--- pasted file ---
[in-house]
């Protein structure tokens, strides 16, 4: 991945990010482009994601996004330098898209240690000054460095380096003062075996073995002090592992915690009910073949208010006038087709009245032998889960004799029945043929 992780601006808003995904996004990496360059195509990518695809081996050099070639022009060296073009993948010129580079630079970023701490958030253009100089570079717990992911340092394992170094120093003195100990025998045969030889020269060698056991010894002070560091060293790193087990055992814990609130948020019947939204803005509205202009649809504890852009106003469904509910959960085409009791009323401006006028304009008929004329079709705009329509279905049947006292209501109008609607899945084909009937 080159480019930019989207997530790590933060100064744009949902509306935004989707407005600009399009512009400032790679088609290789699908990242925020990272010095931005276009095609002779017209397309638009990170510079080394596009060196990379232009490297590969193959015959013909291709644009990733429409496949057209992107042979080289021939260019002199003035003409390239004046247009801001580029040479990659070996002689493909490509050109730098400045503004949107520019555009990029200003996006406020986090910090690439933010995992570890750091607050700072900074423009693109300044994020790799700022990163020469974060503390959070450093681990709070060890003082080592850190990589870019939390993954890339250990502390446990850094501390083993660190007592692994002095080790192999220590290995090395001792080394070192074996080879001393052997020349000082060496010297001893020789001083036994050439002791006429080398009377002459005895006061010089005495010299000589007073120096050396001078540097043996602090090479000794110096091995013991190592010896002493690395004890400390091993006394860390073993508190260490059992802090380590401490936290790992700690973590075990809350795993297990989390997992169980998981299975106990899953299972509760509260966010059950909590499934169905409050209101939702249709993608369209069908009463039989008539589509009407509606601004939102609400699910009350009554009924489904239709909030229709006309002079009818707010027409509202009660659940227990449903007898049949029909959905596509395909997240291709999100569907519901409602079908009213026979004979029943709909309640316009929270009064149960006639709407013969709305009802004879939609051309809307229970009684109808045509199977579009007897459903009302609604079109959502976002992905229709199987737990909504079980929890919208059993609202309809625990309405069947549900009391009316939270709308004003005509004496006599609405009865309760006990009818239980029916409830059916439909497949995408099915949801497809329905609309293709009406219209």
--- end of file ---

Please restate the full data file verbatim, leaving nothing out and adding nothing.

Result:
[in-house]
């Protein structure tokens, strides 16, 4: 991945990010482009994601996004330098898209240690000054460095380096003062075996073995002090592992915690009910073949208010006038087709009245032998889960004799029945043929 992780601006808003995904996004990496360059195509990518695809081996050099070639022009060296073009993948010129580079630079970023701490958030253009100089570079717990992911340092394992170094120093003195100990025998045969030889020269060698056991010894002070560091060293790193087990055992814990609130948020019947939204803005509205202009649809504890852009106003469904509910959960085409009791009323401006006028304009008929004329079709705009329509279905049947006292209501109008609607899945084909009937 080159480019930019989207997530790590933060100064744009949902509306935004989707407005600009399009512009400032790679088609290789699908990242925020990272010095931005276009095609002779017209397309638009990170510079080394596009060196990379232009490297590969193959015959013909291709644009990733429409496949057209992107042979080289021939260019002199003035003409390239004046247009801001580029040479990659070996002689493909490509050109730098400045503004949107520019555009990029200003996006406020986090910090690439933010995992570890750091607050700072900074423009693109300044994020790799700022990163020469974060503390959070450093681990709070060890003082080592850190990589870019939390993954890339250990502390446990850094501390083993660190007592692994002095080790192999220590290995090395001792080394070192074996080879001393052997020349000082060496010297001893020789001083036994050439002791006429080398009377002459005895006061010089005495010299000589007073120096050396001078540097043996602090090479000794110096091995013991190592010896002493690395004890400390091993006394860390073993508190260490059992802090380590401490936290790992700690973590075990809350795993297990989390997992169980998981299975106990899953299972509760509260966010059950909590499934169905409050209101939702249709993608369209069908009463039989008539589509009407509606601004939102609400699910009350009554009924489904239709909030229709006309002079009818707010027409509202009660659940227990449903007898049949029909959905596509395909997240291709999100569907519901409602079908009213026979004979029943709909309640316009929270009064149960006639709407013969709305009802004879939609051309809307229970009684109808045509199977579009007897459903009302609604079109959502976002992905229709199987737990909504079980929890919208059993609202309809625990309405069947549900009391009316939270709308004003005509004496006599609405009865309760006990009818239980029916409830059916439909497949995408099915949801497809329905609309293709009406219209």